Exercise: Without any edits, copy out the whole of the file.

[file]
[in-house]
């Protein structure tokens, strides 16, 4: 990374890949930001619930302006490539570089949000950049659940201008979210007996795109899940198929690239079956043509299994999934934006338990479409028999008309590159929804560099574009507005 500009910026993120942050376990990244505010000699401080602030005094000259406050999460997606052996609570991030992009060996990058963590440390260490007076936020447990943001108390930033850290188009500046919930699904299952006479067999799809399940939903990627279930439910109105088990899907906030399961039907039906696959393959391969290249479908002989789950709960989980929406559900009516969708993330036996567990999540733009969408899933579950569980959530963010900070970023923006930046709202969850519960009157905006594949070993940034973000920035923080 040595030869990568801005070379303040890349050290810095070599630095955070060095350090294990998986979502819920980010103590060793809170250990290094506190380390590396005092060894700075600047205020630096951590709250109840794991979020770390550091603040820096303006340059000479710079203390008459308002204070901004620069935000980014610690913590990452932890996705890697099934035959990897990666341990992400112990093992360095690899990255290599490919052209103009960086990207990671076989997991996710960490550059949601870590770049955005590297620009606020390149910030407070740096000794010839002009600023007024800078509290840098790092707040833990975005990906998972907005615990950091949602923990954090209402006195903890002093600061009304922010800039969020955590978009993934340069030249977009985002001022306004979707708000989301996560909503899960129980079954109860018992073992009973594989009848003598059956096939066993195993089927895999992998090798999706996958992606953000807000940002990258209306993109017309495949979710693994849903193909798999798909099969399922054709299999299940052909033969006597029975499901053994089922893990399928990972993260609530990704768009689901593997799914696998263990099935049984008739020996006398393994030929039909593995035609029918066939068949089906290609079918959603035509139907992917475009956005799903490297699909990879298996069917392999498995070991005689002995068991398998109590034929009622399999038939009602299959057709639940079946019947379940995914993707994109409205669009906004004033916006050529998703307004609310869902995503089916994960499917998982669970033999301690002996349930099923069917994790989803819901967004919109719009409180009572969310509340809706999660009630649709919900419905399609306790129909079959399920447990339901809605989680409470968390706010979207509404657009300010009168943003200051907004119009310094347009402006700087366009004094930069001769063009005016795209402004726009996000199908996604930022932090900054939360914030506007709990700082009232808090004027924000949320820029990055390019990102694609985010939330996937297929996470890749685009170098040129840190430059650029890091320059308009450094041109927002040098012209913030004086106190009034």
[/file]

[in-house]
């Protein structure tokens, strides 16, 4: 990374890949930001619930302006490539570089949000950049659940201008979210007996795109899940198929690239079956043509299994999934934006338990479409028999008309590159929804560099574009507005 500009910026993120942050376990990244505010000699401080602030005094000259406050999460997606052996609570991030992009060996990058963590440390260490007076936020447990943001108390930033850290188009500046919930699904299952006479067999799809399940939903990627279930439910109105088990899907906030399961039907039906696959393959391969290249479908002989789950709960989980929406559900009516969708993330036996567990999540733009969408899933579950569980959530963010900070970023923006930046709202969850519960009157905006594949070993940034973000920035923080 040595030869990568801005070379303040890349050290810095070599630095955070060095350090294990998986979502819920980010103590060793809170250990290094506190380390590396005092060894700075600047205020630096951590709250109840794991979020770390550091603040820096303006340059000479710079203390008459308002204070901004620069935000980014610690913590990452932890996705890697099934035959990897990666341990992400112990093992360095690899990255290599490919052209103009960086990207990671076989997991996710960490550059949601870590770049955005590297620009606020390149910030407070740096000794010839002009600023007024800078509290840098790092707040833990975005990906998972907005615990950091949602923990954090209402006195903890002093600061009304922010800039969020955590978009993934340069030249977009985002001022306004979707708000989301996560909503899960129980079954109860018992073992009973594989009848003598059956096939066993195993089927895999992998090798999706996958992606953000807000940002990258209306993109017309495949979710693994849903193909798999798909099969399922054709299999299940052909033969006597029975499901053994089922893990399928990972993260609530990704768009689901593997799914696998263990099935049984008739020996006398393994030929039909593995035609029918066939068949089906290609079918959603035509139907992917475009956005799903490297699909990879298996069917392999498995070991005689002995068991398998109590034929009622399999038939009602299959057709639940079946019947379940995914993707994109409205669009906004004033916006050529998703307004609310869902995503089916994960499917998982669970033999301690002996349930099923069917994790989803819901967004919109719009409180009572969310509340809706999660009630649709919900419905399609306790129909079959399920447990339901809605989680409470968390706010979207509404657009300010009168943003200051907004119009310094347009402006700087366009004094930069001769063009005016795209402004726009996000199908996604930022932090900054939360914030506007709990700082009232808090004027924000949320820029990055390019990102694609985010939330996937297929996470890749685009170098040129840190430059650029890091320059308009450094041109927002040098012209913030004086106190009034």